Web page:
“Graveyard’s full,” says Timothy Hall, the man prodding the bones of the piano at the saloon in Grackle. It’s a concise expression of everything the town’s been through: the rampaging bandits, the cannibal kidnappings, the swirling tornados. Filling the graveyard has been a solemn bid for order in the wake of so much chaos.
It’s not that way in Bripton, the next town over. The graveyard there is uncannily empty, save for a similarly bare tree. But you can change that, should you so choose: shoot up the bank or fight a duel and, the next time you return to that settlement, new plots will have appeared for every life snuffed out. Weird West even suggests you head to the local cemetery to loot any bodies you’ve missed - though its reputational system implies you should ensure nobody’s watching first.
You could call this the dark fulfillment of Peter Molyneux’s promise of an acorn that, left alone, would grow into a tree in Fable. Or the perfect emblem for Weird West, a game which excels at finding concise expressions of unconstrained player choice. Or you could call it exactly what you’d hope for from a team of key Arkane veterans behind Dishonored and Prey.
It has to be said, though, that Dishonored isn’t the first game that springs to mind when stepping out onto Wolfeye Studios’ warped frontier. Instead, it’s 1997’s Fallout. It’s there in the isometric perspective; in the simple, disposable companions who function primarily as a way to draw fire and expand your inventory space. And it’s there in the cows. Something about bovine NPCs screams Fallout, regardless of their total number of heads.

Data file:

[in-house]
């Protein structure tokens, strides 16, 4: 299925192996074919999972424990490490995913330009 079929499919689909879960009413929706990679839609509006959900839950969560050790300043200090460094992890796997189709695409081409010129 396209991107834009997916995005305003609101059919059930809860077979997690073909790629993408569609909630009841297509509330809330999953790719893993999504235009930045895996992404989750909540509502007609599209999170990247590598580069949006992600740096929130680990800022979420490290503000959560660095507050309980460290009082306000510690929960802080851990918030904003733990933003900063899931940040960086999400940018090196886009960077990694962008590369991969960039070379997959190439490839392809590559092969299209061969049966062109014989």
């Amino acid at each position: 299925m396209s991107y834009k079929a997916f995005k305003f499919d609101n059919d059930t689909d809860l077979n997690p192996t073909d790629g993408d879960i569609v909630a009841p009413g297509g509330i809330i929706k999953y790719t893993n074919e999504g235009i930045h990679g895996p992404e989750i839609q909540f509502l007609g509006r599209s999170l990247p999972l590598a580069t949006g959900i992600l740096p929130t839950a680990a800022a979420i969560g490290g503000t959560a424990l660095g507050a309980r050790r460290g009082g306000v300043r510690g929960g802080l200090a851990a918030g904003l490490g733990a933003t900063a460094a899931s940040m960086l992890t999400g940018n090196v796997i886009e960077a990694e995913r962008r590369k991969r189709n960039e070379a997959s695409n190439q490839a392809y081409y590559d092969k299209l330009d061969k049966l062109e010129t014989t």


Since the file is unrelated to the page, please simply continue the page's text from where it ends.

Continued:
But most pertinently, the influence is there in the modest maps - the homesteads and cave networks you can see almost from end to end on a single screen - and the abstracted overworld that connects them. During travel across the Weird West, time quickens to a blur, and it’s as the calendar pages flick by that the most far-reaching reactivity occurs. New sheriffs are installed to replace the dead ones. Ghost towns are slowly refilled, either by human beings or something even worse. Nature is healing, or else being paved over.
Meanwhile, your past deeds catch up with you. Bandits who once fled your bullets return to stage ambushes, looking to avenge their fallen bosses. Bodies hidden in town are discovered, and locals connect the dots back to you, the stranger passing through. As a result, the same NPCs who happily traded their wares one week might greet you with guns drawn the next. The repercussions of your gunshots echo back and forth across the desert with a convincing crack.
While there are similar ideas at work in games like Watch Dogs: Legion, it’s hard to imagine Weird West’s high level consequences landing so well in a continuous open world. Rather it’s the discrete separation of settlements like Grackle and Bripton, with their clearly delineated comings and goings, that enables such meaningful punctuation. Figuring out this societal ecosystem, and how to fool it, is the metagame that’s still got me hooked on Weird West some 20 hours in. Less so the main plot which, while layered with witchy intrigue and unusual twists, typically hinges on a distant objective - forefronting your own self-set adventures.